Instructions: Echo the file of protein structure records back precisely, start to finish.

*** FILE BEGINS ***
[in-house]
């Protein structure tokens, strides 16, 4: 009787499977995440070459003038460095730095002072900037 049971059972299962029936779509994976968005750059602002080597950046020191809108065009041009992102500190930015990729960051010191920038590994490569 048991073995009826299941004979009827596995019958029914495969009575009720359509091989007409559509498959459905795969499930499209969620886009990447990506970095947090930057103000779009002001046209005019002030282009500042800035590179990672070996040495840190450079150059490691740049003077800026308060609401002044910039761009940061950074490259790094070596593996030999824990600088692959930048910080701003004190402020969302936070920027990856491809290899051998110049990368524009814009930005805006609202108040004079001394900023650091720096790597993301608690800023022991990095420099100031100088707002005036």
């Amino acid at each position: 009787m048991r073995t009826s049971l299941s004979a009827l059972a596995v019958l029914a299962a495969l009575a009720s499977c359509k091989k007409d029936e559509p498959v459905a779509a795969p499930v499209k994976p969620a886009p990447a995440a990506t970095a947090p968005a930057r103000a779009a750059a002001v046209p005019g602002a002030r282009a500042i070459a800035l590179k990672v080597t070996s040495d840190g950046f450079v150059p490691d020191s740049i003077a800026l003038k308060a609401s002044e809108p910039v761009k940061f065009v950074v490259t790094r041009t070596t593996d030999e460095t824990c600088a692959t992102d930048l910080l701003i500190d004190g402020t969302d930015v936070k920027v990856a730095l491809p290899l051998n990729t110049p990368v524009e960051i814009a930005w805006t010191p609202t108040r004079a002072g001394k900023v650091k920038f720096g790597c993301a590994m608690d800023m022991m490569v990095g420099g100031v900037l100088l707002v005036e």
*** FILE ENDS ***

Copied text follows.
[in-house]
């Protein structure tokens, strides 16, 4: 009787499977995440070459003038460095730095002072900037 049971059972299962029936779509994976968005750059602002080597950046020191809108065009041009992102500190930015990729960051010191920038590994490569 048991073995009826299941004979009827596995019958029914495969009575009720359509091989007409559509498959459905795969499930499209969620886009990447990506970095947090930057103000779009002001046209005019002030282009500042800035590179990672070996040495840190450079150059490691740049003077800026308060609401002044910039761009940061950074490259790094070596593996030999824990600088692959930048910080701003004190402020969302936070920027990856491809290899051998110049990368524009814009930005805006609202108040004079001394900023650091720096790597993301608690800023022991990095420099100031100088707002005036």
């Amino acid at each position: 009787m048991r073995t009826s049971l299941s004979a009827l059972a596995v019958l029914a299962a495969l009575a009720s499977c359509k091989k007409d029936e559509p498959v459905a779509a795969p499930v499209k994976p969620a886009p990447a995440a990506t970095a947090p968005a930057r103000a779009a750059a002001v046209p005019g602002a002030r282009a500042i070459a800035l590179k990672v080597t070996s040495d840190g950046f450079v150059p490691d020191s740049i003077a800026l003038k308060a609401s002044e809108p910039v761009k940061f065009v950074v490259t790094r041009t070596t593996d030999e460095t824990c600088a692959t992102d930048l910080l701003i500190d004190g402020t969302d930015v936070k920027v990856a730095l491809p290899l051998n990729t110049p990368v524009e960051i814009a930005w805006t010191p609202t108040r004079a002072g001394k900023v650091k920038f720096g790597c993301a590994m608690d800023m022991m490569v990095g420099g100031v900037l100088l707002v005036e």